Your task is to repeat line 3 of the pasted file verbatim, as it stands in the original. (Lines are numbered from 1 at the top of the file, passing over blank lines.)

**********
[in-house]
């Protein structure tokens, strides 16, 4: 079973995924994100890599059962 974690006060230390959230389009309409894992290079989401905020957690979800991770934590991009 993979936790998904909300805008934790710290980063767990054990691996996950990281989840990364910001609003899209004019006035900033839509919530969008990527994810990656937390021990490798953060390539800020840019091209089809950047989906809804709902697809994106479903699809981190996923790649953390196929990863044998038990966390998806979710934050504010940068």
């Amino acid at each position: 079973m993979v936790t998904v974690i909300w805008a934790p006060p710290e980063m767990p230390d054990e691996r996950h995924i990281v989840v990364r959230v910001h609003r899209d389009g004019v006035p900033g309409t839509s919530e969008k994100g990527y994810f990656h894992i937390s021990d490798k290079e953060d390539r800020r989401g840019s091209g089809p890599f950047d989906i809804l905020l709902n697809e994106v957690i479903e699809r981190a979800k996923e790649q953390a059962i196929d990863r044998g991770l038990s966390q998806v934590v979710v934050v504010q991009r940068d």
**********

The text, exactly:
């Amino acid at each position: 079973m993979v936790t998904v974690i909300w805008a934790p006060p710290e980063m767990p230390d054990e691996r996950h995924i990281v989840v990364r959230v910001h609003r899209d389009g004019v006035p900033g309409t839509s919530e969008k994100g990527y994810f990656h894992i937390s021990d490798k290079e953060d390539r800020r989401g840019s091209g089809p890599f950047d989906i809804l905020l709902n697809e994106v957690i479903e699809r981190a979800k996923e790649q953390a059962i196929d990863r044998g991770l038990s966390q998806v934590v979710v934050v504010q991009r940068d």